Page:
MB Median Prices Finally Rising

By Dave Fratello | July 9th, 2013

Though the bell rang nearly 18 months ago and the Manhattan Beach real estate market began to heat up, median price data never quite told the story.

By year end 2012, median prices in MB were flat. West of Sepulveda SFR prices were up just 1.5% year-over-year. (See this post on 2012 data citywide, and this post about west of Sepulveda only.)

Now it's different.

Depending on your time scale, you can now see upward trends of 10%, or much more, in MB.

Out of 4 data slices we'll present below, 3 of 4 show current median prices to be the highest in 5 years, taking us all the way back to the doldrums of 2008-09 and rising to new modern peaks. 

Let's start with the most amazing numbers. First is the median price for SFRs west of Sepulveda.

Using the narrowest window of time we could justify, we compared the first 6 months of results from 2009-2013, Jan. 1-June 30 of each year.

This year, the median price for SFRs west of the highway was $1.880M for the first half of the year.

It's a big number in its own right, and a notable jump of almost 11% over 2012, and 17% over 2011.

Sales totals for each of these past 3 years years were nearly identical to this year's 122 closed sales.

The jump from a very poor year, 2009, was almost 50 sales and more than 21% in the median price. Hello, recovery.

Now, second, the story for the first 6 months citywide is actually more amazing in parts.

Looking at all sales of SFRs in MB citywide, the jump in median price is 16% from 2012 to 2013, comparing the January to June period for each year.

The number of sales for 2013 was down a trickle from 2012, but still nearly constant for each of the years 2011-2013, at around 170 sales.

That citywide median price was $1.760M. Most of the past few years, the median price began with a 1.5.

We have been very, very skeptical of claims we've heard over the past year-plus that our market is up 15% in a short time frame.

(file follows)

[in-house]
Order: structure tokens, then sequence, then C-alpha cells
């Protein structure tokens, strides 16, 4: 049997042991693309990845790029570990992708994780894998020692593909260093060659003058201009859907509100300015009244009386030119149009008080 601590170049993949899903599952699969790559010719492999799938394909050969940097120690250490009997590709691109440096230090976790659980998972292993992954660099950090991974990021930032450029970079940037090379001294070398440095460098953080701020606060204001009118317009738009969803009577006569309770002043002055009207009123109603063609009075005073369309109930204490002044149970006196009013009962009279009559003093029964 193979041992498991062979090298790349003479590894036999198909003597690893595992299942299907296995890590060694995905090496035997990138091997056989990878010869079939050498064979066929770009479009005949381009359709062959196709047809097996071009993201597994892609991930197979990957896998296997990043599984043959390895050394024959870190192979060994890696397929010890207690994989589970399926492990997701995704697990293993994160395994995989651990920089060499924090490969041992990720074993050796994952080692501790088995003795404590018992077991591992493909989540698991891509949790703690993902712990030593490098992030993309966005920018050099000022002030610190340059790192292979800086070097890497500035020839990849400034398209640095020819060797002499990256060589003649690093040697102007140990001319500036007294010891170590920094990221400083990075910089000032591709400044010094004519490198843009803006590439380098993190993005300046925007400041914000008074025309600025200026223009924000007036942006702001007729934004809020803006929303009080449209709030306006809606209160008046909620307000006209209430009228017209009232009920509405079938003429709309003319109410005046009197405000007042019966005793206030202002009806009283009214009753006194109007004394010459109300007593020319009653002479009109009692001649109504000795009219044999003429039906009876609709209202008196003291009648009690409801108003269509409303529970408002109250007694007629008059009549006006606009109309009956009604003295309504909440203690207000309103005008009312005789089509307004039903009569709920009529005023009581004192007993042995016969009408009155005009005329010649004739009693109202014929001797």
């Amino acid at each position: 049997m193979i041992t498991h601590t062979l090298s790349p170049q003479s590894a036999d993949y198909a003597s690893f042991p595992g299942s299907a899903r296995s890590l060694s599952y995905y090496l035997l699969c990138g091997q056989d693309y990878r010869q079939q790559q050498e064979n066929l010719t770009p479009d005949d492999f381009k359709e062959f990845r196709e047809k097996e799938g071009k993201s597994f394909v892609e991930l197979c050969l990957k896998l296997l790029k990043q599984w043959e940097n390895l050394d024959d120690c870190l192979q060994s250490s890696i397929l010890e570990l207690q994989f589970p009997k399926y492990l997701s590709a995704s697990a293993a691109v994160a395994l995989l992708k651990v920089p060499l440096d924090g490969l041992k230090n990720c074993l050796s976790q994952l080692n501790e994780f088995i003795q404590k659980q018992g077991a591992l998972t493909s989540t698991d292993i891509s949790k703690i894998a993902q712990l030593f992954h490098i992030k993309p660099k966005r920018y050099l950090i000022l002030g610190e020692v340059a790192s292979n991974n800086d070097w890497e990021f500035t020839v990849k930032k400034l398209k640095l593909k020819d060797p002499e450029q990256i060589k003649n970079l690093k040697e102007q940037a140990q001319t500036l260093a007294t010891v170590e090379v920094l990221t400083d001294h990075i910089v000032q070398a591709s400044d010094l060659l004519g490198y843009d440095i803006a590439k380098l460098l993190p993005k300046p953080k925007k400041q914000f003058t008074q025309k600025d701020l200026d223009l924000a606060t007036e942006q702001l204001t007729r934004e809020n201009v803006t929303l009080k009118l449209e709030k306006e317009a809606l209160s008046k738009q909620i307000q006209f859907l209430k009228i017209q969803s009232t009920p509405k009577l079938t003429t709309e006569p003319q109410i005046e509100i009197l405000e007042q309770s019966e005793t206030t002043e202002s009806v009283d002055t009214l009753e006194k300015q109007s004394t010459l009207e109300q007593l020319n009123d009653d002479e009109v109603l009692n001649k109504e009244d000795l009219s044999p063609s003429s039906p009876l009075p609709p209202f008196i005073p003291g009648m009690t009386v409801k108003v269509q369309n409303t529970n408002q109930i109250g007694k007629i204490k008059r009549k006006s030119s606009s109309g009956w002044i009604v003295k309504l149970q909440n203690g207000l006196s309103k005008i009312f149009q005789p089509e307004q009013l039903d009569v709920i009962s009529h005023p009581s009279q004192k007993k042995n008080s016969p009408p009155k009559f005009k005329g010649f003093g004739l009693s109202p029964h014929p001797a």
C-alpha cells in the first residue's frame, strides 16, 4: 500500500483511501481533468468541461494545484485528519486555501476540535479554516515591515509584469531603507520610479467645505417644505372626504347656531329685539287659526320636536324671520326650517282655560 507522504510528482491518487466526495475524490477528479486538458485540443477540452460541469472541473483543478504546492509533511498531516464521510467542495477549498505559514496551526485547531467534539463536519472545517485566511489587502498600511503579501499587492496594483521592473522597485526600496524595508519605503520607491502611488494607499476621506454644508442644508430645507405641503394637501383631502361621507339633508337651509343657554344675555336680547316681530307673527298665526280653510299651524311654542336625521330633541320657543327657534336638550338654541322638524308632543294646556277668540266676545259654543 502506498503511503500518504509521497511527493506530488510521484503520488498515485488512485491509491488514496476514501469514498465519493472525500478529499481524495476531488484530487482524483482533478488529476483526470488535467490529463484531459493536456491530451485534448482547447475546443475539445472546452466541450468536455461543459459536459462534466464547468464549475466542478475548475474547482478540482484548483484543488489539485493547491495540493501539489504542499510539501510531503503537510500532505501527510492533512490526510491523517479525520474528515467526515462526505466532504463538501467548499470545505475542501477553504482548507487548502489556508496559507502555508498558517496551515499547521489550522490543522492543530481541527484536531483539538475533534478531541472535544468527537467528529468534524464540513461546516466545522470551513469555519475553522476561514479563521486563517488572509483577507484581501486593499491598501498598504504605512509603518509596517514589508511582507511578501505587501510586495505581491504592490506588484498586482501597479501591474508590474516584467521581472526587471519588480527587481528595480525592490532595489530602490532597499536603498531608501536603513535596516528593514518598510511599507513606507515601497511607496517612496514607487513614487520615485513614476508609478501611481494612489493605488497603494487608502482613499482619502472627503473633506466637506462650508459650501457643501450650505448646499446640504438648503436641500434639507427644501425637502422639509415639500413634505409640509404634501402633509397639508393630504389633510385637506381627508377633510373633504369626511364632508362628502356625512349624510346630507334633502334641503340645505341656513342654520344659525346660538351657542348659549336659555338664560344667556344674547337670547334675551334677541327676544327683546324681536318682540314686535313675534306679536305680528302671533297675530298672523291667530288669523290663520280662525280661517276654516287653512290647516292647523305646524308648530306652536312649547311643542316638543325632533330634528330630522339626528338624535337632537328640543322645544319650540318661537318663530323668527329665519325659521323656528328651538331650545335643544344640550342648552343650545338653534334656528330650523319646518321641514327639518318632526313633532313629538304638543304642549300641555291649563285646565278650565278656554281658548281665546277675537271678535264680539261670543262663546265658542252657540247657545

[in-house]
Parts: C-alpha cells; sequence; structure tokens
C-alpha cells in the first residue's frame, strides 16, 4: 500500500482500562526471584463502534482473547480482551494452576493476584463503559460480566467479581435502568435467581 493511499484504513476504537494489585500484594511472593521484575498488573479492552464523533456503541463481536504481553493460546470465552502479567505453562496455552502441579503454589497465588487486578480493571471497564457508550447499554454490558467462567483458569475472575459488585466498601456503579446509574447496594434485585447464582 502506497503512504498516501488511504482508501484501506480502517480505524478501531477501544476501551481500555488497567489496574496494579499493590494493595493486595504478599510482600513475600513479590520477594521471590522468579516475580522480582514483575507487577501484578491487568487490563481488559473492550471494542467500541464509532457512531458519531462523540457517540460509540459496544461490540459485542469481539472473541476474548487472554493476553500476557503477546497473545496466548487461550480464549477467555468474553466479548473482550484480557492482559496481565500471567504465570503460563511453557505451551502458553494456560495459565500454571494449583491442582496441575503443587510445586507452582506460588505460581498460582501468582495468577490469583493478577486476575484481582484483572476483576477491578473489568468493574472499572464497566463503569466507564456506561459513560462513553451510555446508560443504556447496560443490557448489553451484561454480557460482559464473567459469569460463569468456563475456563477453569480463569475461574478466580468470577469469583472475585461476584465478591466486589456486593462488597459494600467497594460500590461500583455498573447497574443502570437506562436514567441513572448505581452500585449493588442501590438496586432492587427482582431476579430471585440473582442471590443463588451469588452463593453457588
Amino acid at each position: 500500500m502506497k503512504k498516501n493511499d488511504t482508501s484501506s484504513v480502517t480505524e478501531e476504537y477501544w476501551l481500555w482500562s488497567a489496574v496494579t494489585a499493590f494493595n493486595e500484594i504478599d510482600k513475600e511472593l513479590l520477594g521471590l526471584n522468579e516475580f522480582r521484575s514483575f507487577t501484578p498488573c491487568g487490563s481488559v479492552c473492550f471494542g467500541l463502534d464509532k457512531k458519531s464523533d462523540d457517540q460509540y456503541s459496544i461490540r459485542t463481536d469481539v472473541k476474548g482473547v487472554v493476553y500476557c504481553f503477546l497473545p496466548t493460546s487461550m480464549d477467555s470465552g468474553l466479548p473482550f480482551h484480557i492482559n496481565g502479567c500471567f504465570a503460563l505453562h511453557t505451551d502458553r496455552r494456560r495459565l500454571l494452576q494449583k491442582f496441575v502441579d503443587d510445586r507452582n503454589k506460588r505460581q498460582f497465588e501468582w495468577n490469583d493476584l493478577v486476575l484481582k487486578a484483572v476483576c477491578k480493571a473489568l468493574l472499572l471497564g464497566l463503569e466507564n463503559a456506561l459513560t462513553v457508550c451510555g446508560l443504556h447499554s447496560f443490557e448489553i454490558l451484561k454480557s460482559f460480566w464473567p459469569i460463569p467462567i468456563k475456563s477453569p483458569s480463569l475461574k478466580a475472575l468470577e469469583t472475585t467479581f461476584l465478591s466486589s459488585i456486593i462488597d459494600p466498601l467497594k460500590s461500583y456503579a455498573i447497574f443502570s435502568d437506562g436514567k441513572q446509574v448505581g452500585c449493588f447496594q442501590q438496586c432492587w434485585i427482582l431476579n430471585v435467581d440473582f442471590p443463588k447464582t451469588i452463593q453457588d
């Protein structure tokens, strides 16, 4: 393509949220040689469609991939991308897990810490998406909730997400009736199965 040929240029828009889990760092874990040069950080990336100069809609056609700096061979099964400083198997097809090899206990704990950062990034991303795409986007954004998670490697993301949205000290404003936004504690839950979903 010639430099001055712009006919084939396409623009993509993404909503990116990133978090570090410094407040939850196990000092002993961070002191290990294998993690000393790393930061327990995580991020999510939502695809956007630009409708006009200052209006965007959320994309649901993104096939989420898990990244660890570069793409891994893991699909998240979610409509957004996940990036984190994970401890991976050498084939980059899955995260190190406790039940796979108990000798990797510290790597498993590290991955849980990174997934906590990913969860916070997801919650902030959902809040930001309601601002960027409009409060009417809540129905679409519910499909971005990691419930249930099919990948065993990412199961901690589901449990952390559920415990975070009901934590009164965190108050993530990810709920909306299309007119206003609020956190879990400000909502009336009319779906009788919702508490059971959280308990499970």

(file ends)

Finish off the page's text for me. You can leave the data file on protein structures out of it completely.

For the first time, we can see data saying yes, that's so.

Bonus facts: Curious what the "median house" was for this period? Citywide, that was 1312 Walnut, sold for $.1760M, the subject of a bidding war that we chronicled in "Walnut Shocker." West of Sepulveda, it was 2009 Elm, a completely straightforward 4br/3000-ish sq. ft. home referenced in "Average Family Homes: $1.9M."

From those steep jumps on 6-month data sets, the rest of the story is still impressive.

When we lengthen the time periods from to look at 12 months instead of 6, we see some flattening out of this year's first-half data for west-of-Sepulveda SFRs, but the citywide numbers still jump. (That's opposite of what we often see – usually west of Sepulveda values are higher and rise faster.)

The year-over-year data citywide show a remarkable jump of 12% in the median price for SFRs year over year. The actual numbers are even more amazing: From $1.432M last year to $1.607M this year, a boost of $175K.

Even if you didn't sell, it was a good year to be sitting on your property.

(Yes, that dip from 2011-2012 is a surprising finding, but the data don't lie, and we re-checked them. Sometimes the mix of what sells can really influence the median price reports. In this case, the dip in 2012 makes the rise in 2013 all the more impressive.)

The numbers west of the highway are good, too, though the median price really flattens out.

On the 6-month scale, the median is nearly $1.9M. On the 12-month scale, it's just over $1.7M. That's a big swing, 10%.

And here the story has its own wrinkle. The 2013 full-year median price is still lower than the 2010 median for homes west of Sepulveda.

There was something in the mix from Q3 2009-Q2 2010 that boosted the median notably to over $1.750M. So at $1.702M now, we're still shy of a peak hit recently.

Look past that blip, and you can still say this year's median at $103K above last year's, +6%. Still plenty good.

It's often the case that longer time spans mean flatter results. But what we see now in the 6-month data for Manhattan Beach suggests that the full-year data set for 2013 is going to blow away prior years. 

That's what it looks like here, just over a week into Q3. We'll see how it plays out.


Quick explanatory note: The years given on the charts for each of these 12-month periods reflect the second half of the prior year plus the first half of the current year. That means, for example, that the 2013 data reported here are made up of July 1, 2012 through June 30, 2013. The 2009 data include the last part of 2008. Probably that was clear, but we wanted to be sure!

It's also worth noting that sales volume for the 12-month period ending June 30, 2013, was the highest we've seen in the past 5 years.

That's saying something, given how low inventory has been for many months. (And yes, there are off-market sales, too, that don't get reported on the MLS and don't go into these data.)

If we pull the curtain back further and look back 10 years, we believe you'll see that sales totals are actually far below prior go-go years. And wouldn't you like to know where the medians wound up? Next data dive!

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